Dynamics of a landscape mosaic: Size and age distributions, growth and demography of seagrass Cymodocea nodosa patches

B. Vidondo*, Carlos Duarte, A. L. Middelboe, K. Stefansen, T. Lützen, S. L. Nielsen

*Corresponding author for this work

Research output: Contribution to journalArticlepeer-review

68 Scopus citations

Abstract

The patch dynamics (recruitment, growth and mortality) of seagrass Cymodocea nodosa were examined at the landscape scale (i.e. the scale at which disturbances occur) by means of 3-dimensional (X, Y dimensions and depth) mapping of shoot internal density and age structure within the basic units (patches) forming the landscape. Highly skewed patch size and age distributions indicated a high exponential patch mortality rate (m = 0.82 ± 0.07 yr-1) and a slightly higher exponential patch recruitment rate (1.04 yr-1) that ensures the maintenance and fast turnover of this population of patches. Patch growth (i.e. increase in number of shoots per patch) proceeded at an exponential growth rate of 2.28 ± 0.14 yr-1, indicating a doubling time of 111 d for the shoot population within each patch. Moreover, average patch growth rate accelerates with increasing patch size and age. This self-acceleration of patch growth means that this seagrass species has a remarkable potential for rapid space occupation due to its intense clonal growth. The results obtained emphasize the power of a landscape approach for describing the intense dynamics of colonising seagrass populations.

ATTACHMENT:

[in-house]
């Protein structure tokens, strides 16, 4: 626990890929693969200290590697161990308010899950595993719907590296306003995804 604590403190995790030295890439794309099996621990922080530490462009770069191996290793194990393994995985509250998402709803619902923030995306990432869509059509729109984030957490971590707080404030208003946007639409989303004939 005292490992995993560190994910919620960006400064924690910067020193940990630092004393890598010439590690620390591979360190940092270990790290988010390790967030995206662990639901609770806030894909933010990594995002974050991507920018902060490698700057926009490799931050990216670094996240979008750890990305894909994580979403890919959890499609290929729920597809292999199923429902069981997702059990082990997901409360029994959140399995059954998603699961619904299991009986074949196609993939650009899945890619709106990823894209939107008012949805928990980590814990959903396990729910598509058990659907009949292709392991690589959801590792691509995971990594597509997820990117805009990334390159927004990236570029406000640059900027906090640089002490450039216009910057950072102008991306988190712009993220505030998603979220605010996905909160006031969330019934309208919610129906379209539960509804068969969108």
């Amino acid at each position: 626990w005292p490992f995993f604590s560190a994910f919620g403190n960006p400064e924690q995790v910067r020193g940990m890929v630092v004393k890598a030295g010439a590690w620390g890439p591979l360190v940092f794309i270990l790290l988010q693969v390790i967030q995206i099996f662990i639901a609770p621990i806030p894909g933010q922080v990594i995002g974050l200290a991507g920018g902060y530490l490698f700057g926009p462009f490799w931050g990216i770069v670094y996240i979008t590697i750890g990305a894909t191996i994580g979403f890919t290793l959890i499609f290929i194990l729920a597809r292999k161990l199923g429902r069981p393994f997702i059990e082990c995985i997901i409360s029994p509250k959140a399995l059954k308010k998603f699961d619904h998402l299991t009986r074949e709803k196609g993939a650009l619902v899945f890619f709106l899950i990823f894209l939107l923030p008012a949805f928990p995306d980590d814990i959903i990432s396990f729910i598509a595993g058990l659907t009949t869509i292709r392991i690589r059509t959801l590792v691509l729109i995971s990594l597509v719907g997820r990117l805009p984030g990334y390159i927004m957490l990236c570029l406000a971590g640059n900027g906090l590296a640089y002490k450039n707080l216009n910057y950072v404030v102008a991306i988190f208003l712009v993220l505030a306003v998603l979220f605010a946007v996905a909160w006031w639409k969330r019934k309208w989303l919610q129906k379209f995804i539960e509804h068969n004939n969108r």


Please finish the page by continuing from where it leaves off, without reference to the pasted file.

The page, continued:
Original languageEnglish (US)
Pages (from-to)131-138
Number of pages8
JournalMarine Ecology Progress Series
Volume158
Issue number1
DOIs
StatePublished - Nov 17 1997

Keywords

  • Landscape scale
  • Pareto distribution
  • Seagrass patch dynamics
  • Size and age distributions
  • Three-dimensional mapping

ASJC Scopus subject areas

  • Ecology, Evolution, Behavior and Systematics
  • Aquatic Science
  • Ecology

Fingerprint

Dive into the research topics of 'Dynamics of a landscape mosaic: Size and age distributions, growth and demography of seagrass Cymodocea nodosa patches'. Together they form a unique fingerprint.

Cite this